In his words, for the first time since 2005 CM Punk is once again a professional wrestler.

These are surreal words that I cannot believe I’m typing.

In 2011, if there was one wrestler who kept me involved in, and made me want to cover the sport, it was CM Punk. His reemergence in AEW feels like the road the pipe bomb was supposed to take us to but never quite did. As he departed the sport, he left a sizable hole that was only filled with the temporary ascension of Bryan Danielson to the Top of WWE, and the emergence of The Elite within BULLET CLUB of New Japan Pro Wrestling and Ring of Honor. If reports hold, with all three set to converge in AEW, we’re headed for a special time that could have only come alive in Fire Pro Wrestling or something until now.

Punk is a special performer that weirdly some people don’t understand. He wasn’t the most athletic, or technically gifted so one look at him could bring confusion to the layperson. WWE is really great at airbrushing history or framing things in a way to make you forget someone. Punk was very much a time and place act.

He built a connection with fans that endured for seven long years, and his name became a symbol, or rallying cry to chant at WWE events when things flat sucked or needed to be protested against. Comically, it felt like calling for The Sandman at the Apollo Theater when someone was stinking up the stage. That phenomenon was one of the only ways fans had to keep Punk’s name alive as WWE moved further away from the “Reality Era” he defined from 2011-2013.

His ultimate story became being the guy the loudest fans loved, but the company would never quite make #1, due to his look, his size, and even his demeanor. John Cena vs. The Rock was getting booked twice, and no matter how many classic matches he had and all-time promos CM Punk cut, WWE would never let him reach his desired destination of the main event of Wrestlemania. Before WWE was booking Roman Reigns into enough of them in a row to count on your hand, Punk was competing for real estate that was impossible to ever buy from Vince McMahon.

For the people fired up about his return, he was always great enough to be on top of the mountain. You’ll hear people bring up him winning a bunch of championships throughout his career to say how he was rewarded, and hang his 434-day reign with the WWE Championship over your head like a chandelier, but that’s why context matters. A title never made Punk a star, his verbal ability did. His matches did. His personality once unleashed at the top did. This is a man that was in GQ magazine, and getting Bill Simmons interviews within weeks of The Pipebomb when that was NOT something ESPN did at the time.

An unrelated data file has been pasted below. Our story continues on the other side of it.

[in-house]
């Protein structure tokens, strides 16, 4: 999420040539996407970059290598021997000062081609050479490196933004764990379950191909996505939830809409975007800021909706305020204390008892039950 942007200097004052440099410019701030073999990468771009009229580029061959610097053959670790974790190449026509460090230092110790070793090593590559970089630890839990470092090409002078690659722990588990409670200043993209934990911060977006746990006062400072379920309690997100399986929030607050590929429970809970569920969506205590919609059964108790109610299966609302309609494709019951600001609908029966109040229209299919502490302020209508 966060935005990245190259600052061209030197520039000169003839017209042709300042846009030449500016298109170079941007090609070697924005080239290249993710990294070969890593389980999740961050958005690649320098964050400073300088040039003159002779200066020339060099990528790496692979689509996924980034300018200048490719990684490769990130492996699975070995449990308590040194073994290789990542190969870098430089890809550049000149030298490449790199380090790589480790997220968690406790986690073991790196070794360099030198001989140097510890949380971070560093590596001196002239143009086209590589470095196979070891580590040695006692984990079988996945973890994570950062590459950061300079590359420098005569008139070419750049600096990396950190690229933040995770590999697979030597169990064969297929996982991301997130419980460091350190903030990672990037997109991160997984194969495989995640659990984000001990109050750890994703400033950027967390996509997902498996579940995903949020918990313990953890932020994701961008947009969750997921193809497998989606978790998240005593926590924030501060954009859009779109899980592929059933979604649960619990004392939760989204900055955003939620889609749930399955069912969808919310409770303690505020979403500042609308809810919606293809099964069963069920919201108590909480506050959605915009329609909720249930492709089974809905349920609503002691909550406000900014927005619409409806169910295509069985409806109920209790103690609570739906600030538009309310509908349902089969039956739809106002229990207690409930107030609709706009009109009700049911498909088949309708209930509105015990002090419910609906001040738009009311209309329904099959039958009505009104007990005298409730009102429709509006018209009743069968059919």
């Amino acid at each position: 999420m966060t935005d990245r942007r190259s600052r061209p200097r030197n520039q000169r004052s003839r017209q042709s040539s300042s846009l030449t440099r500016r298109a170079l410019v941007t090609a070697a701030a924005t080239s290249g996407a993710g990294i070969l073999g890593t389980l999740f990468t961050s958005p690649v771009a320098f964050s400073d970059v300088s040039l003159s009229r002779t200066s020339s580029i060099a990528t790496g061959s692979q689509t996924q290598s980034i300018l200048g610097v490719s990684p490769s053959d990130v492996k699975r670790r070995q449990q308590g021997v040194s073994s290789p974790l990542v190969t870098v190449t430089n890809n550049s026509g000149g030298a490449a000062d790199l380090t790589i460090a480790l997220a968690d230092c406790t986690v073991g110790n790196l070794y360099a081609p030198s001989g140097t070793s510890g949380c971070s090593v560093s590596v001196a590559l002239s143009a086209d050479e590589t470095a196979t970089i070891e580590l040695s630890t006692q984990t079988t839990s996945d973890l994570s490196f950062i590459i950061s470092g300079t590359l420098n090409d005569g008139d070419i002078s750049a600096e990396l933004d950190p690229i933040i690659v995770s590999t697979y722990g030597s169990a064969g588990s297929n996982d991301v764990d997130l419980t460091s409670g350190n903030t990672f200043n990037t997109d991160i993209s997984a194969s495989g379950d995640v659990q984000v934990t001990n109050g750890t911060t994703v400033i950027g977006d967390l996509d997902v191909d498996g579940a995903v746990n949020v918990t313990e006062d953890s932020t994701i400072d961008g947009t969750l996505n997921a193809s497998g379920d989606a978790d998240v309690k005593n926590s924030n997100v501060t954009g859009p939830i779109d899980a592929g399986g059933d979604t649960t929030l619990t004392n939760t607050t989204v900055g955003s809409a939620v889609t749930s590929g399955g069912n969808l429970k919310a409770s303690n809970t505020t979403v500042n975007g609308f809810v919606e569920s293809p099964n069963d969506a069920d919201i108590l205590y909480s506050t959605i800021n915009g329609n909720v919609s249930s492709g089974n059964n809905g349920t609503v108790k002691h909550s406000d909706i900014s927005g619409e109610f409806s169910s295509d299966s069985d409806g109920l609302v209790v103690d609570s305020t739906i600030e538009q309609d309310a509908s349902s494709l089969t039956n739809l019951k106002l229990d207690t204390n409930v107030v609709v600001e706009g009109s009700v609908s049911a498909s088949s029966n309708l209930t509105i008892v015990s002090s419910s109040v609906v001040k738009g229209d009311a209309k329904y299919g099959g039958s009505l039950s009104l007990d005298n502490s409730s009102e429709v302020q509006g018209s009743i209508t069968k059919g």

What gripped people about Punk was his real-life mission to be the top star, above the championship, in defiance of WWE’s plans. Punk became the avatar for those that wished WWE would live in the moment, rather than the past. On PPV nights, he used to often get a first-hand look at wearing the belt in the middle of the show while absurd matches like John Cena vs John Laurinaitis were closing. Whenever there was a part-timer that needed a win and a great match, in 2013 CM Punk delivered in spades, and then was on Raw the next day. He eventually succumbed to injuries, creative frustration, and massive burnout in search of a goal that he thought defined him.

We’ve heard the famous podcast that eventually led to litigation, seen his fallout with Colt Cabana, watched him fail in UFC for being too slow, too old, and too late, but Punk loomed in the shadows of the sport as the greatest “What If?” Every time All Out, or even far back as ALL IN, the thought of a Punk return in Chicago was a greater Temptation than David Ruffin himself. August 20, 2021, was absolutely historic in nature, and even though he’s never been in this place (AEW) CM Punk has undoubtedly come home.

Punk filled grown men’s eyes with tears and spoke with a tone that was as appreciative as it was reflective while somehow firing up everyone in the arena and watching on television. He subtly stuck it to WWE and debuted new merch at the same like a real worker should. Punk slides into AEW like a glove and will be a massive superstar drawing tons of money in the process. He will be part of the team that breaks AEW into Football stadiums. Roman Reigns said CM Punk wasn’t as over as he thought he was. The United Center disagreed.

These were his fans, on his night. A United Center sell-out that happened in minutes was only a piece of the puzzle. AEW smartly wrapped him in Michael Jordan symbolism, putting out a press release similar to MJ’s from 1995. The buzz has been insane the entire week, as he ended up in Roman Reigns interview with Ariel Helwani almost by force. The landscape in AEW Punk is walking into is overflowing with young wrestlers who followed his Blueprint. It’s almost as if he returned to a country after exile to find it rebuilt from his prophecy. His first opponent Darby Allin couldn’t be a better example of the future Punk was looking for.

The only question is, will CM Punk come back wearing the 45? I look forward to finding out.

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